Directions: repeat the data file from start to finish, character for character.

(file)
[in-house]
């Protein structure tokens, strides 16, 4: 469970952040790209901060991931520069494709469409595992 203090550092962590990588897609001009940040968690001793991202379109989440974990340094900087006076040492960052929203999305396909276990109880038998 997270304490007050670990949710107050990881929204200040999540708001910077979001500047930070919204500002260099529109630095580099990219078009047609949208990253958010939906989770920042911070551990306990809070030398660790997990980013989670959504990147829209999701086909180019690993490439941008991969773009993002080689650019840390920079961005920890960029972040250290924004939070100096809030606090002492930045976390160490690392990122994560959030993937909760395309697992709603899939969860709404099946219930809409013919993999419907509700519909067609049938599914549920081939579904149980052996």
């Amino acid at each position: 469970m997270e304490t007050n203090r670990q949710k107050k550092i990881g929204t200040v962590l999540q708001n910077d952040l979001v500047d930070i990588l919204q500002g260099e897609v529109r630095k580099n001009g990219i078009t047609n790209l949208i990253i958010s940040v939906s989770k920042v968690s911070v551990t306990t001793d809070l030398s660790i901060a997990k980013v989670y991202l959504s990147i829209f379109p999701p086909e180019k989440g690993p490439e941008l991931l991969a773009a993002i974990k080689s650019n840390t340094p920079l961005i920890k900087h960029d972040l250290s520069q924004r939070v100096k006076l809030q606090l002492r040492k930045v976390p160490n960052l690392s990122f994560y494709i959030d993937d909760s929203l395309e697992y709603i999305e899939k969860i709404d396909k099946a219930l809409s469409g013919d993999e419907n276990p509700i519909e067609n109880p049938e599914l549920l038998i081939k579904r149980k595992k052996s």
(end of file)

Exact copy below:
[in-house]
């Protein structure tokens, strides 16, 4: 469970952040790209901060991931520069494709469409595992 203090550092962590990588897609001009940040968690001793991202379109989440974990340094900087006076040492960052929203999305396909276990109880038998 997270304490007050670990949710107050990881929204200040999540708001910077979001500047930070919204500002260099529109630095580099990219078009047609949208990253958010939906989770920042911070551990306990809070030398660790997990980013989670959504990147829209999701086909180019690993490439941008991969773009993002080689650019840390920079961005920890960029972040250290924004939070100096809030606090002492930045976390160490690392990122994560959030993937909760395309697992709603899939969860709404099946219930809409013919993999419907509700519909067609049938599914549920081939579904149980052996």
């Amino acid at each position: 469970m997270e304490t007050n203090r670990q949710k107050k550092i990881g929204t200040v962590l999540q708001n910077d952040l979001v500047d930070i990588l919204q500002g260099e897609v529109r630095k580099n001009g990219i078009t047609n790209l949208i990253i958010s940040v939906s989770k920042v968690s911070v551990t306990t001793d809070l030398s660790i901060a997990k980013v989670y991202l959504s990147i829209f379109p999701p086909e180019k989440g690993p490439e941008l991931l991969a773009a993002i974990k080689s650019n840390t340094p920079l961005i920890k900087h960029d972040l250290s520069q924004r939070v100096k006076l809030q606090l002492r040492k930045v976390p160490n960052l690392s990122f994560y494709i959030d993937d909760s929203l395309e697992y709603i999305e899939k969860i709404d396909k099946a219930l809409s469409g013919d993999e419907n276990p509700i519909e067609n109880p049938e599914l549920l038998i081939k579904r149980k595992k052996s």